The new NNR will make up a part of the wider Nature Recovery Network to significantly expand and connect wildlife-rich places to benefit people and nature. At the heart of the heaths is a Site of Special Scientific Interest (SSSI), and the site is also a Special Area of Conservation (SAC) and a Special Protection Area (SPA).  

A biodiversity audit in 2016 documented more than 3,000 species across the range of habitats on the heaths – and more than 10% of these have been shown to have high conservation value. Among the key species which benefit from the habitats the heaths provide are Dartford warblers, nightjars, and the southern damselfly. 

Announcing the NNR, Natural England Chair Tony Juniper, said: 

“National Nature Reserves are the very jewels in nature’s crown. In addition to being among our most wonderful natural areas, they are also at the very heart of our ambition to create a Nature Recovery Network, to restore the beauty, diversity, and health of nature across the country. 

“The East Devon Pebblebed Heaths reserve offers wonderful opportunities for people to connect with nature, and to experience some wonderful wildlife, including 70 species of breeding birds and many unusual plants, insects, and reptiles. It is also an important archaeological site, set in a unique and evocative landscape.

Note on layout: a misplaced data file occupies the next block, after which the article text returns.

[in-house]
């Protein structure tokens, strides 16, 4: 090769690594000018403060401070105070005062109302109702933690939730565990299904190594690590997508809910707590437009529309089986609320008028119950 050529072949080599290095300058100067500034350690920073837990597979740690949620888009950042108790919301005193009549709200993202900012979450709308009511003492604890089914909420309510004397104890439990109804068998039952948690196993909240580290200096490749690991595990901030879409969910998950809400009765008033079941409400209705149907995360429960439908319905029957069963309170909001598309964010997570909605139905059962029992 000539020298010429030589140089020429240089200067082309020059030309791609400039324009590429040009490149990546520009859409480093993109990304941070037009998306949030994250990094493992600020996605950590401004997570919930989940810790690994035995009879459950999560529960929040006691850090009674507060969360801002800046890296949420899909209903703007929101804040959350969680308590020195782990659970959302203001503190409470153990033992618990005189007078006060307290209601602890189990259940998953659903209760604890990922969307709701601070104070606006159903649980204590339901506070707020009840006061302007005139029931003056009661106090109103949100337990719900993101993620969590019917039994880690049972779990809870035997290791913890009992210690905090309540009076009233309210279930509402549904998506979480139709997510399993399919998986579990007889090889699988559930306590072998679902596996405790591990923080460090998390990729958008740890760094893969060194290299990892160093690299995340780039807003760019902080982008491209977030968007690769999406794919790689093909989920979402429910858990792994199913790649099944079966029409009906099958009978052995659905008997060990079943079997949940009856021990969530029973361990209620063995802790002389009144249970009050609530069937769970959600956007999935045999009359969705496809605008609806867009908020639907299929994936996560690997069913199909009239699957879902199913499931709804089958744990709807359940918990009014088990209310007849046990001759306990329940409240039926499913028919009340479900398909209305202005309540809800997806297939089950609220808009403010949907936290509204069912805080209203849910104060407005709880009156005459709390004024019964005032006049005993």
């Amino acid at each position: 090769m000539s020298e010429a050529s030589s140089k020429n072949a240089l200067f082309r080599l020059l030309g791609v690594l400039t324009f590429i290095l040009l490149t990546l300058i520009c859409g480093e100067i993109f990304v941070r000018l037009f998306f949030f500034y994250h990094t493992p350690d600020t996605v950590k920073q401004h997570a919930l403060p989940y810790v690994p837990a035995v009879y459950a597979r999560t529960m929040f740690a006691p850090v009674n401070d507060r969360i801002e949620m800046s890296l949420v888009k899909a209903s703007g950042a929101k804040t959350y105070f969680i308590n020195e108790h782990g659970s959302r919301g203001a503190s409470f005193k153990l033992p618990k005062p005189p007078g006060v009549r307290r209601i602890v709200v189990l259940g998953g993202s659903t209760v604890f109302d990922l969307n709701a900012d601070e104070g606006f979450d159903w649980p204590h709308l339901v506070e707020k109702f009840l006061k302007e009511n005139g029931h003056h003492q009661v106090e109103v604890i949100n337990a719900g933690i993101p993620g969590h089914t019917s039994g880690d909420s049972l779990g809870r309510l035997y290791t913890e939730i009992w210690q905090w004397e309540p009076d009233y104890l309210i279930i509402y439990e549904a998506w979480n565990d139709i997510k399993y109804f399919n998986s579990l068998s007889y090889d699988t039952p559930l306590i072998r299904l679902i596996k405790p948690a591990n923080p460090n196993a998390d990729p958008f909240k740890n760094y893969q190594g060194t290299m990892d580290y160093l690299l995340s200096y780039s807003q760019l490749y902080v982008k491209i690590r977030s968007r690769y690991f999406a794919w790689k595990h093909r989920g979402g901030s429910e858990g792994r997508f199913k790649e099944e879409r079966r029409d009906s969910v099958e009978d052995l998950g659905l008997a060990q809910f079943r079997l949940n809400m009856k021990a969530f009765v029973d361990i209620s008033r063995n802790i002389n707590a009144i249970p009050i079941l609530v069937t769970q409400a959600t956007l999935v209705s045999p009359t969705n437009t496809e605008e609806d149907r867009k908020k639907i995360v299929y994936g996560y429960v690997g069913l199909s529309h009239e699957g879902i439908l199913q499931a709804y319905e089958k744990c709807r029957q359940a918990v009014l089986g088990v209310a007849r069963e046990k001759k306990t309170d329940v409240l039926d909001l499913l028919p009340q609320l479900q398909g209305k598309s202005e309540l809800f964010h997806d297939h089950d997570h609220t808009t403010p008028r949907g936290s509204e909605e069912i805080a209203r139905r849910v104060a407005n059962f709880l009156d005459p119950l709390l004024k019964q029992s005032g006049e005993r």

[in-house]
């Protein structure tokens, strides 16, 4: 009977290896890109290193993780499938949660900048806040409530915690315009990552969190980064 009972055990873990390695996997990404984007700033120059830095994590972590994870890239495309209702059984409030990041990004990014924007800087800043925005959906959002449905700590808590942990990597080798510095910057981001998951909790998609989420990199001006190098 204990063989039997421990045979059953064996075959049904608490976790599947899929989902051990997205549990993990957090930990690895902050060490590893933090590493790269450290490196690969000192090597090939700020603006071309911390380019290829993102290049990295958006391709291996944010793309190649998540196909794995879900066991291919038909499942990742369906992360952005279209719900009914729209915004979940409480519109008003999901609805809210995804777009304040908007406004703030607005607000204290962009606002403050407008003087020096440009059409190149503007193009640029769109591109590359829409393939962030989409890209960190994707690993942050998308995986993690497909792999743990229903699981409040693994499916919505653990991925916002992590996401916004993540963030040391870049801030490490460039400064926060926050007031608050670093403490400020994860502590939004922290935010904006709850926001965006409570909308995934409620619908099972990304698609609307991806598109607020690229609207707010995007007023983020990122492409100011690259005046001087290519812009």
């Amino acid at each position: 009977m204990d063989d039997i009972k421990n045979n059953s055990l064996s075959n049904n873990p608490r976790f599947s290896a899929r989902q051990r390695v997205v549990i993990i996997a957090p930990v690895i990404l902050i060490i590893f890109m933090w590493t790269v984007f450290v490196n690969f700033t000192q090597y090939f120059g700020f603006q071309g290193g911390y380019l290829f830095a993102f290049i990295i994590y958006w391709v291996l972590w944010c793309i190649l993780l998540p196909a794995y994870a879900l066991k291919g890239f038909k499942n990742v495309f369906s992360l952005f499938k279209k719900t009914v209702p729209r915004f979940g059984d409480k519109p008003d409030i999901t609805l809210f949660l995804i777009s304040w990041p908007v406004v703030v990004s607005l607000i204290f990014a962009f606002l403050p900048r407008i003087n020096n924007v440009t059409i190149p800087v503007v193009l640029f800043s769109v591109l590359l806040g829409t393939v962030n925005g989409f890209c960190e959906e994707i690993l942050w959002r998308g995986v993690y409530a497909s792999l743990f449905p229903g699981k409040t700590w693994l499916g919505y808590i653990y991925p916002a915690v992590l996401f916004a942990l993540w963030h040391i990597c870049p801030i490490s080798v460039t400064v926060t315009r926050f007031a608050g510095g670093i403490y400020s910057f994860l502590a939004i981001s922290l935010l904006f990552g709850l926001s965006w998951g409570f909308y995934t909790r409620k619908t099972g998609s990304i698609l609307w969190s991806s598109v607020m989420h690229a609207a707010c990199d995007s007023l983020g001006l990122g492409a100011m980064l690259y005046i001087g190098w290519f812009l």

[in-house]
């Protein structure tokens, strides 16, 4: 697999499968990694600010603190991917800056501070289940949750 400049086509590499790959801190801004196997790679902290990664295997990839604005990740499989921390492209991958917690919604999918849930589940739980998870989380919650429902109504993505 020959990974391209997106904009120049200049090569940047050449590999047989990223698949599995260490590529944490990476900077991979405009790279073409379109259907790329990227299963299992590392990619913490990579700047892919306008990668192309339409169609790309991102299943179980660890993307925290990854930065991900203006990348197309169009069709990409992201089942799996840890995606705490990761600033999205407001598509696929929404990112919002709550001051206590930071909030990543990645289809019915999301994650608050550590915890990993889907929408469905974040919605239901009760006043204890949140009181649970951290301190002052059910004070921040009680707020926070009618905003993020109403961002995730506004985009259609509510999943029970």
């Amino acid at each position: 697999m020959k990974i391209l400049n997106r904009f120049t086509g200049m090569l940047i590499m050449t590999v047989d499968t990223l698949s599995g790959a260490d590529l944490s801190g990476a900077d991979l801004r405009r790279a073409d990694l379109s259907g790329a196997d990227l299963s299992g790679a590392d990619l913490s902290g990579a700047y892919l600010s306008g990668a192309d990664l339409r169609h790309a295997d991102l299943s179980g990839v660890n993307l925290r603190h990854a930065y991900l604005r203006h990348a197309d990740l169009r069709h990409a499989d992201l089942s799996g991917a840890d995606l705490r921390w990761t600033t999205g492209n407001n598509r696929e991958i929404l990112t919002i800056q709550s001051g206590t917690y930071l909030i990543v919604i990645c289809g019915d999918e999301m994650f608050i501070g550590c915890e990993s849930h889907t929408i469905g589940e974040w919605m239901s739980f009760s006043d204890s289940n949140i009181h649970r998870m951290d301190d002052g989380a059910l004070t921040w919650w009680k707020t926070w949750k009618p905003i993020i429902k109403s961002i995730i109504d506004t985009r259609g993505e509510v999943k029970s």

“Natural England is very proud to confirm the designation of East Devon Pebblebed Heaths and hope many more people will enjoy its wonderful natural riches.” 

Dr Sam Bridgewater, Head of Wildlife and Conservation for Clinton Devon Estates, said: 

“The heaths have been loved by generations of people and attract around 400,000 visits a year. As well as providing space for some of our rarest species, they play an important role in supporting mental and physical health and wellbeing, providing contact with nature and a place to exercise, socialise and enjoy.  

“Being granted National Nature Reserve status by Natural England is a recognition of the hard work not just of the staff of the three partner management organisations but the many volunteers who give so much of their time through groups such as the Friends of the Commons, all of which are invaluable.